The bulk of the “255 dead” from “right-wing extremist violence” come from the 1995 Oklahoma City Bombing, where 168 died. They don’t emphasize this too much in the article because they know just how played out it is to justify even more draconian measures against political dissidents by using an attack that is more than two decades old.
Notice how the only incidents they ever talk about are OKC, Dylann Roof and that crazy guy from Baltimore who stabbed a homeless black man with a samurai sword? This is all they’ve got. If we were to control for population and look at Islamic-inspired terrorism, or just every day interracial black violence, it wouldn’t even be in the same league as what the ADL is talking about.
They show their cards a little later:
Still, “in terms of government reaction and the amount of resources we put into it, I think it’s undeniable that we’re putting a lot more resources into dealing with Al-Qaeda- and ISIS-inspired extremism here,” Schanzer says.
Early on in Donald Trump’s presidency, Reuters reported that the new administration planned to revamp a program called Countering Violent Extremism (CVE) to become Countering Islamic Extremism or Countering Radical Islamic Extremism and to focus solely on these types of threats.
“I think it would be very unfortunate if we dealt with one side of the problem and not the other. Both are problems that deserve attention,” says Schanzer, who also believes that “if you don’t do both then you’re not going to really be able to do either.” He explains that if, for example, “the Muslim community feels like they’re being discriminated against and singled out because the Trump administration thinks they’re all potential terrorists and isn’t willing to deal with the…white people who are engaging in violent extremism as well, then they’re not going to cooperate with these programs, and therefore they’ll fail.”
The change would be primarily symbolic, Pitcavage explains, since the majority of CVE efforts under the Obama administration already focused on what he calls Islamic extremism. But it would “nevertheless be an important symbolic change,” he says.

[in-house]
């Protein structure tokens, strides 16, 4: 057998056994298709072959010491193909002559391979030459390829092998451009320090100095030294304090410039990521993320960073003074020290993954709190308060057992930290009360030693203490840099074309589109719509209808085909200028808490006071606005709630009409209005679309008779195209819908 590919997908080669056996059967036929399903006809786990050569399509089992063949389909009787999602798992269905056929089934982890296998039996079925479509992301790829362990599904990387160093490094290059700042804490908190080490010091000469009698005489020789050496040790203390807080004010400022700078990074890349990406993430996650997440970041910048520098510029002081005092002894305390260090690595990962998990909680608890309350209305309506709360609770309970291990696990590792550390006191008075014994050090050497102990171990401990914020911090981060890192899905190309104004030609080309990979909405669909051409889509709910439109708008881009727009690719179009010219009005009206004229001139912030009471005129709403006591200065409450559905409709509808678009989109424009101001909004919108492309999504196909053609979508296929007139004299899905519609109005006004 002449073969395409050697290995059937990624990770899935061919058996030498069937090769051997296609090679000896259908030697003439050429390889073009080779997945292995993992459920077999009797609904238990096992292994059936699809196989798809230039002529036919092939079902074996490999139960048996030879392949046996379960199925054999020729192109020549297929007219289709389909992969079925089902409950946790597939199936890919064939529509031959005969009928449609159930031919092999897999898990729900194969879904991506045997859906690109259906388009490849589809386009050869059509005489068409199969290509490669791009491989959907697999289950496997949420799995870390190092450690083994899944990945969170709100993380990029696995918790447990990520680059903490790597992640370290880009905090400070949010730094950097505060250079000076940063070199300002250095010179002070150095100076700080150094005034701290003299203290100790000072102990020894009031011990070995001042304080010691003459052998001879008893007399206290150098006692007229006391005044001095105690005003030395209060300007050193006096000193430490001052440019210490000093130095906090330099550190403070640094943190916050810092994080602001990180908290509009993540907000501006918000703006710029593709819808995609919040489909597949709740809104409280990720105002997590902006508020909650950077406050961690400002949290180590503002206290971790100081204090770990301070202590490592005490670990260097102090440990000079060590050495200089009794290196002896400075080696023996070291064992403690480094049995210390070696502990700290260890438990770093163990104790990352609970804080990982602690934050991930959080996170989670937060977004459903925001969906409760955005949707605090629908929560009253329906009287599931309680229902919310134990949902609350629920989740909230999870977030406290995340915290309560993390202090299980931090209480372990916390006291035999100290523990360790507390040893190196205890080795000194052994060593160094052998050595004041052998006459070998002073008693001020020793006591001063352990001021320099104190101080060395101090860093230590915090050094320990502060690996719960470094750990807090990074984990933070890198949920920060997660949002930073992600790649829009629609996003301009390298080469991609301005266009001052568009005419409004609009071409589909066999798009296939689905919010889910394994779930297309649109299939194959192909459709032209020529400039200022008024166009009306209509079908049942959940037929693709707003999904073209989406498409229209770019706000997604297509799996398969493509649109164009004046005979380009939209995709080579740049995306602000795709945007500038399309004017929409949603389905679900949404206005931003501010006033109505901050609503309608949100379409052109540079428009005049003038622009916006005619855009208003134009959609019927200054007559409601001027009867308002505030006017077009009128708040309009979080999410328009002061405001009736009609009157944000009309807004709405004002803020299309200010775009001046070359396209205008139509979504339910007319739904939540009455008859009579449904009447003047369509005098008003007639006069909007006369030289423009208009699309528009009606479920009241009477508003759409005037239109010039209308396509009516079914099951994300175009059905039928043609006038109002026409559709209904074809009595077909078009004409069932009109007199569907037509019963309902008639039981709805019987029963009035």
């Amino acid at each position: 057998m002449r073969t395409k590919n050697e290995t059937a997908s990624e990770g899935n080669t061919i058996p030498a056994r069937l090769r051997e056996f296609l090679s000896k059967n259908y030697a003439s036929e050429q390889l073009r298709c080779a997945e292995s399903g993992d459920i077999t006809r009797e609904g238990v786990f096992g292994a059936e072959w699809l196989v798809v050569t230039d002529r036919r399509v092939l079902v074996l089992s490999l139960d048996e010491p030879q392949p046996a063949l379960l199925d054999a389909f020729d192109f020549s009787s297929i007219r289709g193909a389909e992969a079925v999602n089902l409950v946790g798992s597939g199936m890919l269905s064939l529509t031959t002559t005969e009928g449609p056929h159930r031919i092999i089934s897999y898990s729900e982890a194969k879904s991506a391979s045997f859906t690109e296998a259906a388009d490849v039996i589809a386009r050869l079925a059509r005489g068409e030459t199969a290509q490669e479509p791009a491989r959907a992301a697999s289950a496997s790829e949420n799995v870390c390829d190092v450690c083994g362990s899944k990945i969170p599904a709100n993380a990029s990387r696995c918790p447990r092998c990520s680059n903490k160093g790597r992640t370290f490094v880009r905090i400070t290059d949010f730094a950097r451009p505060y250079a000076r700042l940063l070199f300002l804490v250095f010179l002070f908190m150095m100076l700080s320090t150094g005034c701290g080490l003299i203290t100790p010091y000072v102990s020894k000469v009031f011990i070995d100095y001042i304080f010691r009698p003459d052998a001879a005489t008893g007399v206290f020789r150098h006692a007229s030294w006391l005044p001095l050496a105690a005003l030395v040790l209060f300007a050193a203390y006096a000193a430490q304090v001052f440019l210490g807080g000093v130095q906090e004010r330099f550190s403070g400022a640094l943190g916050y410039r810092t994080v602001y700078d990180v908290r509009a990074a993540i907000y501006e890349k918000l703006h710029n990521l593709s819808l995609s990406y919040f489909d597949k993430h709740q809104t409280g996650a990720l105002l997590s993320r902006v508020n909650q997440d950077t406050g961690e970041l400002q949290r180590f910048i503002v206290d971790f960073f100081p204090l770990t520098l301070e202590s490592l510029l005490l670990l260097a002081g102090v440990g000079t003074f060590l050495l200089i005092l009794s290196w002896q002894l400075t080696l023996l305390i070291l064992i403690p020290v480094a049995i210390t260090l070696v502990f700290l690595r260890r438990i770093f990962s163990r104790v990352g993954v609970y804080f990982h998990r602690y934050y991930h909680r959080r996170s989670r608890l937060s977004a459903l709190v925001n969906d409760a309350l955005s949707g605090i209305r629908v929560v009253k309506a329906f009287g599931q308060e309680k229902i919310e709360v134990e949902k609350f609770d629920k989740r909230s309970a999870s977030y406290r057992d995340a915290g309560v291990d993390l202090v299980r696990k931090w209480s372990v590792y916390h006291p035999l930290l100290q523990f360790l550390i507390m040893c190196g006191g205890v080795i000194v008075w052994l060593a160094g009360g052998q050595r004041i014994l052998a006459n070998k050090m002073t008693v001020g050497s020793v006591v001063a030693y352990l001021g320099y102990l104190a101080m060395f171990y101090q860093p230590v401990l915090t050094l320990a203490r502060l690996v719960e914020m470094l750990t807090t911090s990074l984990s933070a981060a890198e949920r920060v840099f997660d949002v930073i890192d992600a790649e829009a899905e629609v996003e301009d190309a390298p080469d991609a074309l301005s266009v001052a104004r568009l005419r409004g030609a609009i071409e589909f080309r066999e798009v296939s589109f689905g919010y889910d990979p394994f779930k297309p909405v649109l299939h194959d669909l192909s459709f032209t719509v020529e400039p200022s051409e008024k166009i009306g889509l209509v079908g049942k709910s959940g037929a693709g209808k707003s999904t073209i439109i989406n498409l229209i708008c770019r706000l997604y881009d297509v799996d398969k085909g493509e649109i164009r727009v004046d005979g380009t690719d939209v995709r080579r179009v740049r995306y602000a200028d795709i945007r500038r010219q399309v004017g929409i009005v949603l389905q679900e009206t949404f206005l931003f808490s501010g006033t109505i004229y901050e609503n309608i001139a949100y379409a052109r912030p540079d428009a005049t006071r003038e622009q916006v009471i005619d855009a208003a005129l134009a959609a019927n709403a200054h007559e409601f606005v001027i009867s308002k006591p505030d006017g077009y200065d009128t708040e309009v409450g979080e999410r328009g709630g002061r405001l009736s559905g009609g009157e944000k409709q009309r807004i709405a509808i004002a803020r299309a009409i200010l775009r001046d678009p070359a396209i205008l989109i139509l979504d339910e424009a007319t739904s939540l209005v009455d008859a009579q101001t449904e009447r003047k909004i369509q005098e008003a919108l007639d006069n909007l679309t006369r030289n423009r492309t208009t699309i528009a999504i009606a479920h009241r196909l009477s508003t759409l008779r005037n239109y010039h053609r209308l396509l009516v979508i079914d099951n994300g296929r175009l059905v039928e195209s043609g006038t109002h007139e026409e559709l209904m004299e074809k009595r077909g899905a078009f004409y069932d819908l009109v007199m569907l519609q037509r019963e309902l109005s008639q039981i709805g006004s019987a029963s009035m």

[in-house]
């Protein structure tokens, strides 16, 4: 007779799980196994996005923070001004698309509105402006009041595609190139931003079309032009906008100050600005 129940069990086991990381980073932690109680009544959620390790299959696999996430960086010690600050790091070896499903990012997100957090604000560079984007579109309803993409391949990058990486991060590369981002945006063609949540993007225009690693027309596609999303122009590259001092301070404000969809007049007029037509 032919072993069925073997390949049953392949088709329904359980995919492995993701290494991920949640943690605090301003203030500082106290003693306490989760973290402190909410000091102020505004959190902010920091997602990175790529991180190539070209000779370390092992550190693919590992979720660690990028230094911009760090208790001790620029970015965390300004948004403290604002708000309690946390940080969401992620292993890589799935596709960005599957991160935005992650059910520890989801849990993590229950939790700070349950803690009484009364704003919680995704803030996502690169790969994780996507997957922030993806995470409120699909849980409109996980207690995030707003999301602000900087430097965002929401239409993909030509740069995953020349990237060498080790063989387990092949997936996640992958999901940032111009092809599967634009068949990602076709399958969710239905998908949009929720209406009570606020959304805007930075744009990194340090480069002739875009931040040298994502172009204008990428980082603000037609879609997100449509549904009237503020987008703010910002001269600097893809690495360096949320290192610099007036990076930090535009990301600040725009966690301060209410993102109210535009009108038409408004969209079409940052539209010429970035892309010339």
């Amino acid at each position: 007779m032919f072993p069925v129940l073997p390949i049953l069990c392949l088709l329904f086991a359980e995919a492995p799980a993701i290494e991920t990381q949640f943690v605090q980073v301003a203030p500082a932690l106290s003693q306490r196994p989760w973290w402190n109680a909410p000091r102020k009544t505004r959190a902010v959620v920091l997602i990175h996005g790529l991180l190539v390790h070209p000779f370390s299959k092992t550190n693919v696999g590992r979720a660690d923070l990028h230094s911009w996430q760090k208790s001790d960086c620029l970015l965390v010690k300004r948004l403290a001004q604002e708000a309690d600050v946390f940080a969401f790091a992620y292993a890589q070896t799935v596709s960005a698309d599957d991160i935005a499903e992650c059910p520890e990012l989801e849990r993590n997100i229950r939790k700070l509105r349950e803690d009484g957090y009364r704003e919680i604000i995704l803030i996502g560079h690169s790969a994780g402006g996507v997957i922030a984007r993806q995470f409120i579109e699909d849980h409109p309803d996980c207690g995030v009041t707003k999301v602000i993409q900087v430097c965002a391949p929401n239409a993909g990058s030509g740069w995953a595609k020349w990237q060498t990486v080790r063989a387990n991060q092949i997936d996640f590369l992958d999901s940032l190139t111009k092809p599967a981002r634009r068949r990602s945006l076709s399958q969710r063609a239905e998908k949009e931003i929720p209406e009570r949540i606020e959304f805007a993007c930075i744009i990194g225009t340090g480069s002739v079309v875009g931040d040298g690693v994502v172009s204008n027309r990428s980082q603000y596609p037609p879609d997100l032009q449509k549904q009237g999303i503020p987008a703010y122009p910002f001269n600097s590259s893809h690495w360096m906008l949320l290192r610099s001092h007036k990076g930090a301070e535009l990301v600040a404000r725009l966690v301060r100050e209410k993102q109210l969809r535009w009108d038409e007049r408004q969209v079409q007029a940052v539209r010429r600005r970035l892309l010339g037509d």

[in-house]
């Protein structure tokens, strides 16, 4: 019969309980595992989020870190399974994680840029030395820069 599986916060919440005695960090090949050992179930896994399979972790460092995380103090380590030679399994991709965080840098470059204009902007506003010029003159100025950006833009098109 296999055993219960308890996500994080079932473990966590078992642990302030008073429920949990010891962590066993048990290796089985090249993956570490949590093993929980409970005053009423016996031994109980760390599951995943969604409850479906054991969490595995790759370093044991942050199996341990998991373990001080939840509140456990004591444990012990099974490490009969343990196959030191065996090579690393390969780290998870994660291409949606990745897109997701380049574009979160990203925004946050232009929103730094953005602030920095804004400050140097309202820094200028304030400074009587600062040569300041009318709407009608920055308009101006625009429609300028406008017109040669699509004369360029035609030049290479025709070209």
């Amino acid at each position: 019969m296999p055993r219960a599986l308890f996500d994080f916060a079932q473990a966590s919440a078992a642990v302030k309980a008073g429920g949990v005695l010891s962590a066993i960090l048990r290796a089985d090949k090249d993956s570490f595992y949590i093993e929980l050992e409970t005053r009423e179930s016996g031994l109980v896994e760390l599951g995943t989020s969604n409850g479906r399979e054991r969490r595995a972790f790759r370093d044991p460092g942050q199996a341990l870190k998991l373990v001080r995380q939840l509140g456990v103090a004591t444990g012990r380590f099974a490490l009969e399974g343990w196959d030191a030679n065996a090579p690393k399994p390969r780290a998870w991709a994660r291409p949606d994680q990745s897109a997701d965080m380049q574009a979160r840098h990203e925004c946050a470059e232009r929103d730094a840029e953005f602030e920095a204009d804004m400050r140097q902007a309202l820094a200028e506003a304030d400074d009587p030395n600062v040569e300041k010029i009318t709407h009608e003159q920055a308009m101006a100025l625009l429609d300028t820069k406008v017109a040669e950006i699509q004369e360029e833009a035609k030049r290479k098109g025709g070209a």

There’s typically a decrease in far-right extremist activity during Republican administrations, says Daryl Johnson, a former senior domestic terrorism analyst at the Department of Homeland Security and now the owner of DT Analytics. But five months into the new administration, we’re not seeing a downturn. Johnson predicts that the amount of activity will remain heightened, possibly “due to Trump’s rhetoric in the political campaign and then his subsequent actions since he’s been sworn in,” he says. “There was a chance these groups could be emboldened further because they feel the current administration would turn a blind eye.”
Pitcavage agrees. White supremacists have seemingly been bolstered by Trump’s rhetoric on immigrants, Muslims, refugees, Hispanics and other groups, while anti-government extremists are looking for a new place to direct their energies now that the classic presidential target is someone they consider an ally. Though he feels far more comfortable “predicting” the past than the future, “the one thing I can say is I don’t think we’re going to see any significant decrease. So many extremists are energized,” he explains. They’re just “looking for some sort of spark.”
The Jew Schanzer’s argument is that if the US government doesn’t start infiltrating and shutting down groups that advocate for white people, Arabs and blacks who practice Islam will feel like they’re being discriminated against and won’t help fight real terrorism.
This would make for great satire were it not for Jews being a true threat to all living things.